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Corps chose not to publicize environmental damage by DAPL protesters, official testifies


Corps chose not to publicize environmental damage by DAPL protesters, official testifies

Feb 27, 2024 | 7:40 pm ET
By Mary Steurer
Corps chose not to publicize environmental damage by DAPL protesters, official testifies
Col. John Henderson of the U.S. Army Corps, left, and Col. Mike Gerhart, superintendent of the North Dakota Highway Patrol, attend a press conference as Gov. Doug Burgum announces plans for the cleanup of the Oceti Sakowin protest camp on Feb. 22, 2017, in Mandan. (Photo by Stephen Yang/Getty Images)

A federal official who oversaw land occupied during the Dakota Access Pipeline protests said he tried to put the public on notice about environmental damage by demonstrators, but his superiors said no.

Col. John Henderson, district commander for the U.S. Army Corps of Engineers Omaha District, said during the demonstrations the agency was aware of several environmental concerns, including the improper disposal of trash and human waste that threatened to contaminate the groundwater.

Henderson testified Tuesday he and his team drafted press releases that would have educated people about these issues, but they were not allowed to publish them.

Testimony shows Burgum didn’t want DAPL to escalate into a standoff

He said the decision was relayed to him through his chain of command, a structure common in military organizations, so he doesn’t know who made the final call. He speculated it was someone several ranks above his head.

“I would say, in essence, we had a professional disagreement,” Henderson said during a trial in federal court in Bismarck.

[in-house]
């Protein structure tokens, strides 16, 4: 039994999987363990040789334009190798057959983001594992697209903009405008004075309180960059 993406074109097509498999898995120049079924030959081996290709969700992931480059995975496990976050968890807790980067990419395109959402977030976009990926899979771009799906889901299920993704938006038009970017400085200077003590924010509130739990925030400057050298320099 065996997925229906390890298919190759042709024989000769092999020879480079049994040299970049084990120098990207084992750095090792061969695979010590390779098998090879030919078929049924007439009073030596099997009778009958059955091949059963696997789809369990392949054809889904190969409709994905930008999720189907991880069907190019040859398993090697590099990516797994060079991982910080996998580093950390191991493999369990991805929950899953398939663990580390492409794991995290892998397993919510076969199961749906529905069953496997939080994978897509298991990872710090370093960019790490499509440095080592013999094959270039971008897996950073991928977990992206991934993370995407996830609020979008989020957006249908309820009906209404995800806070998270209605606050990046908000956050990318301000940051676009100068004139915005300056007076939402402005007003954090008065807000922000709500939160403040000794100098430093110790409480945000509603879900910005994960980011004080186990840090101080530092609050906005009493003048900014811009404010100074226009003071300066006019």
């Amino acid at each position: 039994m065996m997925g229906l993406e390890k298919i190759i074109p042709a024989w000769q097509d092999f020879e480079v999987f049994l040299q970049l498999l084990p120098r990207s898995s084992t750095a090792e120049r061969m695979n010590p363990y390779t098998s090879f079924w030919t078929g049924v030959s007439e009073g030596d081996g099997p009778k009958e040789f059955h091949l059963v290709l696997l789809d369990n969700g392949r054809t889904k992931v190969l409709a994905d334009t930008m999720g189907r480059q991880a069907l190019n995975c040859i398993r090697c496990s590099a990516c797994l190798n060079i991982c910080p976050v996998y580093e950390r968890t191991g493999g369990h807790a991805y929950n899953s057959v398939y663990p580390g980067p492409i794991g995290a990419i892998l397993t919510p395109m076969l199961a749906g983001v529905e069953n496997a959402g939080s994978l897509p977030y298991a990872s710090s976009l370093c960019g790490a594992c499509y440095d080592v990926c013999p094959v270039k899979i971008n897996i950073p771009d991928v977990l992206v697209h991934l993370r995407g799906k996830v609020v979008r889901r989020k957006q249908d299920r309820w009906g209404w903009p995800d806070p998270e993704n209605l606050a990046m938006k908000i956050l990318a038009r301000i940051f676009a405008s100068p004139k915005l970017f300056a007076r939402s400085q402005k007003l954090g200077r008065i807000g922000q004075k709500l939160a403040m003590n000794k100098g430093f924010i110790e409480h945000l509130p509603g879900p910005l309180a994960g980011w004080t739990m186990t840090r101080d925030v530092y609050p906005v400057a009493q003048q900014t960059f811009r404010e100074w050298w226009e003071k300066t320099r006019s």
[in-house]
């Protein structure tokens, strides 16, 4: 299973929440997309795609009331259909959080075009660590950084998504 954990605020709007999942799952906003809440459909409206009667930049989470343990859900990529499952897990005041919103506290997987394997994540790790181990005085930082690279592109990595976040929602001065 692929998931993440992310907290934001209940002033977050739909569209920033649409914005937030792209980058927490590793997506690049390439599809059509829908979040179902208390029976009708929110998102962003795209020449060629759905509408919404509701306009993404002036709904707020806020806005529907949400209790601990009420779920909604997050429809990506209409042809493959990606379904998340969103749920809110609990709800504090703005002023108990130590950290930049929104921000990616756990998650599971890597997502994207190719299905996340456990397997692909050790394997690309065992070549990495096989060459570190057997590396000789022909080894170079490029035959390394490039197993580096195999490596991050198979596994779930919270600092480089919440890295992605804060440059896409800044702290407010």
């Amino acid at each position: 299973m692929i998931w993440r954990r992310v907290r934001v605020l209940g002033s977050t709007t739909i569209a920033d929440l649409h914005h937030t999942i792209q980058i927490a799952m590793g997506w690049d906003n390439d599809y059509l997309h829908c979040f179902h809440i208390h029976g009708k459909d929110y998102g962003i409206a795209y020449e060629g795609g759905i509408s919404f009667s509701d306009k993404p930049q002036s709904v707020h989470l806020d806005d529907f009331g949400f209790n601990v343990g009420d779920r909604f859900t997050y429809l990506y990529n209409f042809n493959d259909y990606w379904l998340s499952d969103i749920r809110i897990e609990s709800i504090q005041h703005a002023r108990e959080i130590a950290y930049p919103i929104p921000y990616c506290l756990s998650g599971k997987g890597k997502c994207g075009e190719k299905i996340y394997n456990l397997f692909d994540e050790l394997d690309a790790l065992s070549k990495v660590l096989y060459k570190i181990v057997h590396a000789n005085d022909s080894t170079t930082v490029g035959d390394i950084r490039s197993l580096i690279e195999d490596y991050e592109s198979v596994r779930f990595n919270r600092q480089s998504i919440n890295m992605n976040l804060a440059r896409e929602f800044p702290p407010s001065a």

The protests, which took place in 2016 and early 2017, sought to halt construction of the pipeline, often referred to as DAPL. 

Thousands of protesters came to southern North Dakota to show support for the Standing Rock Sioux Tribe, which argued the pipeline intruded on tribal land and could pollute the tribe’s water supply.

Demonstrators camped for months on a combination of federal, private and tribal territory.

The law enforcement response to the protests was primarily coordinated by state and local agencies.

Henderson was called as a witness for North Dakota, which is suing the United States for $38 million to recoup costs it claims it incurred while policing the protests. The state argues decisions made by federal officials, including Henderson, prolonged the protests and inflated expenses ultimately footed by North Dakota taxpayers.

Lack of federal support overwhelmed law enforcement during DAPL, officials testify

Attorneys for the United States dispute this figure, and say the federal government provided as much help as it had available. The United States also claims that the course of the demonstrations were tied to a litany of other factors, including the popularity of the cause and viral social media coverage.

The bench trial, conducted by U.S. District Court Judge Daniel Traynor, kicked off Feb. 15. Testimony is scheduled to last through mid-March.

Henderson said the Corps did not attempt to enforce compliance with environmental regulations during the protests.

That was primarily because the Corps didn’t have the resources to do so, he continued. According to Henderson, the Corps only had two unarmed park rangers working in the area.

Henderson said he unsuccessfully requested assistance from federal law enforcement several times during the protests.